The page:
Thursday, March 5, 2020

"It Was, I Think, the Cleverest Scheme I Have Ever Come Across"

RONALD STANDISH, the less vigorous and more cerebral creation of Bulldog Drummond originator "Sapper," first appeared in 1923 (we think), with his swansong being in "Sapper's" final Ronald Standish collection in 1936, a year before the author's decease; the action in today's story centers on and revolves around a murder in . . .

"The Music-Room."
By "Sapper" (H. C. McNeile, 1888-1937).

First appearance: Unknown.
Collected in Ask for Ronald Standish (1936; HERE and HERE;

12 stories).
Short story.
Online at Roy Glashan's Library (RGL) (HERE; HTML).

     "He was lying on the floor."
     "Lying! What under the sun do you mean? Why was he lying on the floor?"
     "Because he was dead already."

Sir John regales his house party guests with a "ghost story," which he says might be true, about a strange case of murder in the old family digs almost half a century before:

  "Stretched on his back in the middle of the room was a dead man. But it was the manner of his death that made the sight so terrible. The lower part of his face had literally been battered into a pulp; the assault must have been one of unbelievable ferocity. I say assault advisedly, since it was obvious at once that there could be no question of suicide or accident. It was murder, and a partic-
ularly brutal one at that. But when they'd got that far, they found things weren't so easy.
  "From the doctor's examination it appeared that the man had been dead for about thirty-six hours. Jobson [the lodge-keeper] had not been to the house the preceding day, and so it was clear that the crime had been committed two nights before the body was found. But how had the murderer escaped? The door, as I've told you, was locked on the inside, which showed that the key had been deliberately taken from the outside and placed on the in. The windows were all bolted, and a very short examination proved that it was impossible to fasten them from outside the house. Therefore the murderer could not have escaped through a window and shut it after him. How, then, had he escaped?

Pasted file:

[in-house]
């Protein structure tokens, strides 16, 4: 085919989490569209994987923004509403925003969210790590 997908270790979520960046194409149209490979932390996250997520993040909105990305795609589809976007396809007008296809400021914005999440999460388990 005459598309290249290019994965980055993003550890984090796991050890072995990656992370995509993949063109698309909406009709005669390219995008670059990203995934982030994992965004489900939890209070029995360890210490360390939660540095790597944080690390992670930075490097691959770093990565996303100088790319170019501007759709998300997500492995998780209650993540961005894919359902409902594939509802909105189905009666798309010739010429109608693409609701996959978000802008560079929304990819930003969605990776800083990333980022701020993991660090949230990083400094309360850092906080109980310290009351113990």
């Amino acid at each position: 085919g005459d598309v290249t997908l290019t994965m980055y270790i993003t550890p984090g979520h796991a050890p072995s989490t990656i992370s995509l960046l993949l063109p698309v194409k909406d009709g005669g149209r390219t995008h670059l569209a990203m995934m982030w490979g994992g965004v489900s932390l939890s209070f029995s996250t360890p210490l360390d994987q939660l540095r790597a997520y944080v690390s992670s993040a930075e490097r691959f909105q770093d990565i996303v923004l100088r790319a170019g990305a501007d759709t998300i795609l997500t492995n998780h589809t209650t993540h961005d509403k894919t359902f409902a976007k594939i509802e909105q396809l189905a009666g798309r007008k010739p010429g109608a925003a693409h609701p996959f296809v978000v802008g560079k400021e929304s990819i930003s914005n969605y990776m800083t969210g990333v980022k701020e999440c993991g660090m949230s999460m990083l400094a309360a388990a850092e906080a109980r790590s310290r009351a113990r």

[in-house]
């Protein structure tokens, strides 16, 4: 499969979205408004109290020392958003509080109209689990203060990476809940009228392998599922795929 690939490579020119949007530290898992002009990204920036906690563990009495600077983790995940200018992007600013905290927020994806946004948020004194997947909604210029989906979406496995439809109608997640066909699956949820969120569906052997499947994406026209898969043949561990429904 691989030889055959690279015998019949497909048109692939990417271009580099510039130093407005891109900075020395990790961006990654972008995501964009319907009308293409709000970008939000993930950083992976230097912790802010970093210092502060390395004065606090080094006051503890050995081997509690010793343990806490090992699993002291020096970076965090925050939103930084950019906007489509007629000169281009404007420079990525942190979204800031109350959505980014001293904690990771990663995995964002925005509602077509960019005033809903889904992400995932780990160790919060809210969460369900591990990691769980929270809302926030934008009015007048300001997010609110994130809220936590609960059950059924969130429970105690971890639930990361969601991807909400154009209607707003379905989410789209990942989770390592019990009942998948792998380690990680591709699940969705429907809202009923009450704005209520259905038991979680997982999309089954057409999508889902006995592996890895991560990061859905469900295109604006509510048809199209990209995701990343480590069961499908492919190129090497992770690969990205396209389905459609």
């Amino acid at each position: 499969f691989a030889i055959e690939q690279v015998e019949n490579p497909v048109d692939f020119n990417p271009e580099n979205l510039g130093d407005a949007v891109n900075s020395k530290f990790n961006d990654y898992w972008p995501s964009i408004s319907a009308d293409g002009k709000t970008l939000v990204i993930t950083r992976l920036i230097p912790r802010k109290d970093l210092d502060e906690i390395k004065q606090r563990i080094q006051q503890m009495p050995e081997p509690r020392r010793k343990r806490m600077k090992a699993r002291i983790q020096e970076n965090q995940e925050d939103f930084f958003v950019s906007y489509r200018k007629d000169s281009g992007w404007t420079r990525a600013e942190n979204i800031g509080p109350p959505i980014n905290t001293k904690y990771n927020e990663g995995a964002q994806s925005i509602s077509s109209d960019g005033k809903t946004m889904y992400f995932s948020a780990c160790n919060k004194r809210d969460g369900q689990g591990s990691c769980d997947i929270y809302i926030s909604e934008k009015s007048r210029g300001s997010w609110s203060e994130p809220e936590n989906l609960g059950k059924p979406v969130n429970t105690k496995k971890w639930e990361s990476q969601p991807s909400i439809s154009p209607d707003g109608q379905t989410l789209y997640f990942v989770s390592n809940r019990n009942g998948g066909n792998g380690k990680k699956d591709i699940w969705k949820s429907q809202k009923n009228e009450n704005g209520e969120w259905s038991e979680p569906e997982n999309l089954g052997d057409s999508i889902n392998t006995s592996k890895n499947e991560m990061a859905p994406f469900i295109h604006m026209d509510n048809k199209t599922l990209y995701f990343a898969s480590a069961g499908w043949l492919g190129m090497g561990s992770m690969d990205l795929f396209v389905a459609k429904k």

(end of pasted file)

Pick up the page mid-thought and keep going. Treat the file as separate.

"I know what you're all going to say. Through the secret passage, of course. All I can tell you is that the most exhaustive search failed to reveal one. Short of actually pulling down the walls, they did everything they possibly could, so 

I gathered from the man who told me the yarn."

. . . but, as a skeptical Ronald Standish and the other house guests will soon find out, 
this charming tale, although it's just an easily debunked story, is about to have a deadly 
sequel . . .

Major characters:
~ Sir John Crawsham:
  "We've got, I believe, a secret passage of sorts. I've never bothered to look for it myself . . ."
~ David, Michael, and Anne:
  "Fortunately, neither of them was of the type that is spoiled by wealth, and two nicer fellows it would have been hard to meet. David was the elder and quieter of the two! Michael—a harum-scarum youth, though quite shrewd when it came to business—spent most of his spare time proposing to Anne Horley, who had started the ghost conversation at dinner."
~ Bob, the narrator:
  "Even now, after a considerable lapse of time, I can still feel the stunning shock of the tragedy that took place that night."
~ The doctor:
  "It is, of course, clear what happened: so clear that it is hardly necessary for me to say it."
~ Ronald Standish:
  "That doctor is a fool."

Challenge to the Reader:
  Read Sir John's "ghost story" again and supply your own solution.

- Our last encounter with Ronald Standish was also our first, "The Mystery of the Slip-Coach," a locked-train problem (HERE), which is also online at RGL (HERE).

The bottom line:

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